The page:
In 1974, while the Grisanti family was creating its empire with fine dining in Louisville’s meat-and-potatoes restaurant desert, The Fig Tree Restaurant at Third Street and Broadway also was bringing innovation to the city’s dining scene: French food.
And the person making it possible? The restaurant’s 21-year-old head chef, Kathy Nash, now Kathy Cary.
“Because we were a new restaurant, and I had my reputation coming with me, kind of French-Southern food, we were packed,” said Cary.
She entered the industry at a time when there weren’t many female chefs nationally, let alone in Louisville. And in the years since, her Bardstown Road restaurant Lilly’s Bistro has become a staple in the fine dining scene, another one of the city’s originals.
Cary had spent the three years before ‘74 in the Washington, D.C. area, assisting under another French-taught, female chef, working for restaurants and running her own catering business for the political elite. The Fig Tree was her first restaurant gig in her hometown.
“When I came back here was when it really hit me of, like, now that I’m back in Louisville, and now I’m going to work at this restaurant, it dawned me that this was my career,” she said.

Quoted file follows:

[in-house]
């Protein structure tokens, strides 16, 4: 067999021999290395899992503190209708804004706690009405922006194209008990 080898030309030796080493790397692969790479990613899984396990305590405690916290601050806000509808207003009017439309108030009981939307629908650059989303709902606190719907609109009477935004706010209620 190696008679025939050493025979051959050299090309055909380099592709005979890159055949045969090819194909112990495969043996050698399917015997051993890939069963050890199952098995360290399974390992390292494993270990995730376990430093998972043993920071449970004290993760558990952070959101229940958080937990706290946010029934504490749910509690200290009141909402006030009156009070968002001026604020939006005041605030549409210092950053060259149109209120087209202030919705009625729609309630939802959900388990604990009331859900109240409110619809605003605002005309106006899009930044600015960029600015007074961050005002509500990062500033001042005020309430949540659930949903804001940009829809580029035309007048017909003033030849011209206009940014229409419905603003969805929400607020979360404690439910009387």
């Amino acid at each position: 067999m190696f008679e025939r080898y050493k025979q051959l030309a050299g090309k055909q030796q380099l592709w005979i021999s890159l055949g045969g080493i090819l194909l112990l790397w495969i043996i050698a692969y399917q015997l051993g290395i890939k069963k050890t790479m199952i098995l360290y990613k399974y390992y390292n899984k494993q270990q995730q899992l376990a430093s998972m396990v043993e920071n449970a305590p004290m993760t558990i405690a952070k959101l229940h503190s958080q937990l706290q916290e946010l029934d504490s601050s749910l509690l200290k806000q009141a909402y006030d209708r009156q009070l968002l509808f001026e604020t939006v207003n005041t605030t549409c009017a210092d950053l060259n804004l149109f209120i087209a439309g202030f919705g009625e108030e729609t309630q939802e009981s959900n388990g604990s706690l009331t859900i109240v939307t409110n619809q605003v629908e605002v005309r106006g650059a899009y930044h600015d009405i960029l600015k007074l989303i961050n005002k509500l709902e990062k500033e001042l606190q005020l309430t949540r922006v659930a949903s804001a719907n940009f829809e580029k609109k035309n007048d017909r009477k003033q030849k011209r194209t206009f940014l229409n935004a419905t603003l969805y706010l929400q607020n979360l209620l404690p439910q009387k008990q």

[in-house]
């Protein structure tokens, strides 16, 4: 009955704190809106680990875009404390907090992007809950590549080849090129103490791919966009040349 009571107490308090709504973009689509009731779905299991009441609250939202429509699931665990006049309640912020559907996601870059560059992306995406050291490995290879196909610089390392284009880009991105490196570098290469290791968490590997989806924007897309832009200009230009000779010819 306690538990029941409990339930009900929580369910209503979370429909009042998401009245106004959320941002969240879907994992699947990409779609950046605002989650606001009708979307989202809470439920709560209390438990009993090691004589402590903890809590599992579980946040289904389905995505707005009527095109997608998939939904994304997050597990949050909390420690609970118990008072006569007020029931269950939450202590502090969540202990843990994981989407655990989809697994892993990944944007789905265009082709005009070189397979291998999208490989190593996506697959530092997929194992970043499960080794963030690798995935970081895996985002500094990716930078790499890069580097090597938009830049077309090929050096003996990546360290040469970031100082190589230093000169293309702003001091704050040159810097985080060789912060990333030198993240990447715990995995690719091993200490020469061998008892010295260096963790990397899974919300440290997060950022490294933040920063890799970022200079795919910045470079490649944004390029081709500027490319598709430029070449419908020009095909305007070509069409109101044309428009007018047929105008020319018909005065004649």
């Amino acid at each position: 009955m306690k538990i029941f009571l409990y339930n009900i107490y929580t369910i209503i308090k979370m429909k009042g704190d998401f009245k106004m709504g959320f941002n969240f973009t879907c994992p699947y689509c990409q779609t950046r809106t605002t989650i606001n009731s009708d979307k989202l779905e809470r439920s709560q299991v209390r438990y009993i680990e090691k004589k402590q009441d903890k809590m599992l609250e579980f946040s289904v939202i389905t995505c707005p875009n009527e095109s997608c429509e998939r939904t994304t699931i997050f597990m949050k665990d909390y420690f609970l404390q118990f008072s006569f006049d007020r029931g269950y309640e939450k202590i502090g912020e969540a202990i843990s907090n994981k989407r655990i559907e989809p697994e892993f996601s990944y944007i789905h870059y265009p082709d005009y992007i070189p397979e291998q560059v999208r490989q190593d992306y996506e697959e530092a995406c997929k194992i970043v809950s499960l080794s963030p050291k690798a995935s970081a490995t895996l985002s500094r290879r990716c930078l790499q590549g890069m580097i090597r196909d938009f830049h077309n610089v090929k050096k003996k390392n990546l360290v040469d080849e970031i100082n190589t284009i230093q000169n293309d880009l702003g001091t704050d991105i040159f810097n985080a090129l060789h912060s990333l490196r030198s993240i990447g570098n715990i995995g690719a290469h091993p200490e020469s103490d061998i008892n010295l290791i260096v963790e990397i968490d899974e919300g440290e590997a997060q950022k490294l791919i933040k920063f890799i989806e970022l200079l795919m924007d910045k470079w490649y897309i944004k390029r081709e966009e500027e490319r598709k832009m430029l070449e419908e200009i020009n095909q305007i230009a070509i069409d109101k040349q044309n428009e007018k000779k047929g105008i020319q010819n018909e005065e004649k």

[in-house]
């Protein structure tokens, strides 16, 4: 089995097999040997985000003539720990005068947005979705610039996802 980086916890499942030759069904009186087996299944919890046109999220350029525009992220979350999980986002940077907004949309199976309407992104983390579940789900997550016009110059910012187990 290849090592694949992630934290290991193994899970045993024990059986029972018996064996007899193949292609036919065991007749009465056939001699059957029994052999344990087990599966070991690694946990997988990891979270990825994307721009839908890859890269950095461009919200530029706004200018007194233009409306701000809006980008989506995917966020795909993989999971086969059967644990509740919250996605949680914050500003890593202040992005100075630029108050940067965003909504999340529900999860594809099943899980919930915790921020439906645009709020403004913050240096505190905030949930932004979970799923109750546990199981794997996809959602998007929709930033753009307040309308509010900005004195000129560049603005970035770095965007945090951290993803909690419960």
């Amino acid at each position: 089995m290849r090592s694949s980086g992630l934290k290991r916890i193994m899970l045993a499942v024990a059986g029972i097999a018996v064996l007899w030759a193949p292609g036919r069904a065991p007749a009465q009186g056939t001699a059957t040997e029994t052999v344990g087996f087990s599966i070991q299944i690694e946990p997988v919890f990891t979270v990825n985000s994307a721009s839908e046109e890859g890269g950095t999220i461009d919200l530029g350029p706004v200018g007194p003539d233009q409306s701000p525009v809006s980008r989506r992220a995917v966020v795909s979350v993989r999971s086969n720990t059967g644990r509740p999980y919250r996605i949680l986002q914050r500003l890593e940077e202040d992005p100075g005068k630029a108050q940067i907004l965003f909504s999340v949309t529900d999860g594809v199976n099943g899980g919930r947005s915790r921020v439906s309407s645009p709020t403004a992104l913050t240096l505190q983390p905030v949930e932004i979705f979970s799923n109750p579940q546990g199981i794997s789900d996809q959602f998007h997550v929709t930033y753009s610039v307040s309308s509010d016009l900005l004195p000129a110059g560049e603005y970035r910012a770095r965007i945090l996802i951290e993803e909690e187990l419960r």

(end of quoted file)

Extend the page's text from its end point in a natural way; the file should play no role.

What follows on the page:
Cary lasted one year working at the grueling pace required by the The Fig Tree, but her next venture in the Louisville restaurant scene was La Peche, and then, Lilly’s, now regarded as one of Louisville’s best, longest-running restaurants after 31 years in business.
Cary was born and raised in Louisville and would prepare meals for parties that her parents threw. After high school, she decided she didn’t want to go to college like her sisters did and, instead, moved to D.C. She began her tutelage under the wife of a State Department official who attended the Le Cordon Bleu cooking school in France. From there, she started her own catering company, helped by her roommate’s political connections, and then, was hired on at a restaurant as their lunch chef.
When Cary returned to Louisville for a sister’s wedding in 1974, she decided to stay. Her now-husband recommended her to the owners of The Fig Tree, and they were impressed. She was given wide creative control over the menu, which she filled with French specialties. But, she learned some things, too, such as how to make what was, then, practically the official dish of dining out in Louisville: steak.
The days were 19-hour shifts, and Cary could only stand it for so long.
For two years, Cary stayed out of the restaurant business altogether and took a job at Stewart’s Dry Goods, but, when a recently-divorced friend with a talent for cooking wanted a change, Cary quickly suggested starting another catering business. That turned into La Peche, and in 1988, Cary opened Lilly’s.
There, she started the farm-to-table trend in Louisville before there was a word or phrase to describe the close relationship she had with Kentucky growers and meat producers.
She would call them on Mondays and tell them what she was in need of.